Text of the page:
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New 50-cent coins are for the birds

Robert Aaron (special to the Toronto Star)

BIRDS OF PREY: Quebec artist Jean-Luc Grondin designed the bald eagle and great horned owl coins.

Quebec artist Jean-Luc Grondin designed the first two coins. His bald eagle honours the bird whose wingspan can stretch up to 2.5 meters. The great horned owl coin shows the enormous yellow eyes and obvious "horns" that make it one of Canada's most easily recognizable birds of prey.

Biologist and artist Pierre Leduc designed the two coins featuring the osprey and the red-tailed hawk. the osprey is a species of hawk highly adapted to hunting fish with spectacular dives of 15 to 60 metres above the water. Its relative, the red-tailed hawk, is a graceful glider which can soar for hours on its huge wingspan.

The birds of prey coins sell for about $19.95 each or $59.95 for the set of four (plus taxes) from coin dealers and distributors.


SHOW BIZ: Canada's longest-running and most popular collector's show is now under new ownership. Brian R. Smith has acquired the show from his mother Ingrid Smith, who operated it for many years.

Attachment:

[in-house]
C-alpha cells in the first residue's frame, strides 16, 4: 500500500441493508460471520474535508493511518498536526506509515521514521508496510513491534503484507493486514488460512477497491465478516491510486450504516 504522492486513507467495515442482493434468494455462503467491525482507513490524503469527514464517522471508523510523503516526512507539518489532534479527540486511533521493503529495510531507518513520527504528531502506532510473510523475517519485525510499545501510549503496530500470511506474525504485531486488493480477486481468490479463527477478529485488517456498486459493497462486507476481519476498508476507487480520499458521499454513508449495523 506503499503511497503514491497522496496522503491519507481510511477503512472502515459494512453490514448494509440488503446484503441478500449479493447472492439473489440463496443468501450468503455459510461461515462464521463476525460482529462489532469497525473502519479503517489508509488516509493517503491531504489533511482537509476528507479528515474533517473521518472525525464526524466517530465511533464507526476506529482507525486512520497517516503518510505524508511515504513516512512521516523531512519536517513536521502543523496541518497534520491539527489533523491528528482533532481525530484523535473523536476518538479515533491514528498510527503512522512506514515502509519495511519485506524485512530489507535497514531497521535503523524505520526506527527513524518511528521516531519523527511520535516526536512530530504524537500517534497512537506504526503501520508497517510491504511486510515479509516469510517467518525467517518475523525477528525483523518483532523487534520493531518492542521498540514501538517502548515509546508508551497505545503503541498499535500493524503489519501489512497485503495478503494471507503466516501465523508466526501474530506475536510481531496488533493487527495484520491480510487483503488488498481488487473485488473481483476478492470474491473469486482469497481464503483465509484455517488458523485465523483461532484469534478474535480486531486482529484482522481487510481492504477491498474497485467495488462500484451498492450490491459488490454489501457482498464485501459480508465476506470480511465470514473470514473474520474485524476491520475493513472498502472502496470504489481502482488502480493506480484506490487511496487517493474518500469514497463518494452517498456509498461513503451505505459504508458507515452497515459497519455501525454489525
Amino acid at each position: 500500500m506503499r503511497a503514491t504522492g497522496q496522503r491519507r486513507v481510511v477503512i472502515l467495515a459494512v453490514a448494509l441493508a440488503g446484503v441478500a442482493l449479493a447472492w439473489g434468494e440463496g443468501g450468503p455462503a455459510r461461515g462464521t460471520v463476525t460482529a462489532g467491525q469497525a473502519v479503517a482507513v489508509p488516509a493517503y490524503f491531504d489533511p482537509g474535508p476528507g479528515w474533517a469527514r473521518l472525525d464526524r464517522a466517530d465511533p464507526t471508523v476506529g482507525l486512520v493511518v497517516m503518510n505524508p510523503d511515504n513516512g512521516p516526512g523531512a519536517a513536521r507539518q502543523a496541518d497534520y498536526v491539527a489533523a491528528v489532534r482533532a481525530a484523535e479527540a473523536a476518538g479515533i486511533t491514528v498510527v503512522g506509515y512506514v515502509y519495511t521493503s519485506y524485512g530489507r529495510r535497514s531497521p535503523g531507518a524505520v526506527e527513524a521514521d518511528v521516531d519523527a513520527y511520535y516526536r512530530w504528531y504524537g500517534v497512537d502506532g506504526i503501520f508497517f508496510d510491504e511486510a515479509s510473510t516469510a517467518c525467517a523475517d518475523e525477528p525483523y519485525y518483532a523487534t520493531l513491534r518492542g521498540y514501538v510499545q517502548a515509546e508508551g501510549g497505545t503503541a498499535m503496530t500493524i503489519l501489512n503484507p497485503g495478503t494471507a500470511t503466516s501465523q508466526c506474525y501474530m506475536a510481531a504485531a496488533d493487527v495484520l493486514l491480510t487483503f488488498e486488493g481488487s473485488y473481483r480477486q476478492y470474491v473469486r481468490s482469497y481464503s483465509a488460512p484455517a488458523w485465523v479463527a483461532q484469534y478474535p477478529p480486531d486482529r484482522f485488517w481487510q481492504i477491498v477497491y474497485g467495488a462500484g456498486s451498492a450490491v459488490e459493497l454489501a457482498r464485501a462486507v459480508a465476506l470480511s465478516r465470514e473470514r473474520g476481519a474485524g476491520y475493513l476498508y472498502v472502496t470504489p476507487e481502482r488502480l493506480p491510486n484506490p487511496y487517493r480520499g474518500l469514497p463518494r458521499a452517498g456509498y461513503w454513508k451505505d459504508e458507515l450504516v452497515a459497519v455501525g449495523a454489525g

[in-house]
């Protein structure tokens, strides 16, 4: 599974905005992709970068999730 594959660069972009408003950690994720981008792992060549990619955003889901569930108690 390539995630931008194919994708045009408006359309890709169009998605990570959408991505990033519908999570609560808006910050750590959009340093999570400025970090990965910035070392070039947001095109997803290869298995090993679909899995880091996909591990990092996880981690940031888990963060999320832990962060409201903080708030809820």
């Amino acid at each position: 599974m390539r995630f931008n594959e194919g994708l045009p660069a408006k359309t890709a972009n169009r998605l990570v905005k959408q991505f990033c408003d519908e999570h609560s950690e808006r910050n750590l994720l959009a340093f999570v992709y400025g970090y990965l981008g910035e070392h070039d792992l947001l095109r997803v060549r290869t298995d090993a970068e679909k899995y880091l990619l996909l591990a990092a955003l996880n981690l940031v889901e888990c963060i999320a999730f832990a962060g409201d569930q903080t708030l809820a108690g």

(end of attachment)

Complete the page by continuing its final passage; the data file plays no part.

No stranger to Torex regulars, Brian Smith is the developer of the award-winning Canadian Coin Reference site ( This site continues to be a valuable resource for numismatic enthusiasts everywhere.

The first Torex show under the new ownership will take place on the weekend of June 17 and 18 at the Best Western Primrose Hotel, 111 Carlton St., Toronto. Call Brian R. Smith at (416) 861-9523 or go to

In conjunction with the show, a superb auction of numismatic and military material conducted by Jeffrey Hoare Auctions Inc. will take place on June 16 and 17. Call (519) 473-7491 for more information.

Also taking place at the Torex show will be a meeting of the Classical & Medieval Numismatic Society on June 17 at 2p.m. in the Rainbow Room at the Primrose Hotel, Toronto, Ont.

Collector Ross G. Blakey will deliver A Review of Tudor Coins 1485-1603.


MONEY MAKER: The Royal Canadian Mint has reported formidable financial results for 1999.

Total revenue for the year was $584.4 million with net income rising to $21.7 million, up 388 per cent from the 1998 net income of $4.5 million.
Last year was in many ways the best ever for the mint.
Back in 1980, its profits exceeded $22 million, due mainly to a volatile gold market over which it had no control.
By contrast, last years' near-record profits were driven by the mint's successful efforts to create both innovative products and innovative marketing programs.
Numismatic sales accounted for $76.2 million, up from $43.5 million in 1998, due mainly to sales of the millennium coins.
In all, 70 per cent of total revenue came from outside Canada, including the mint's production of 1.8 billion foreign coins.
The annual report is online at

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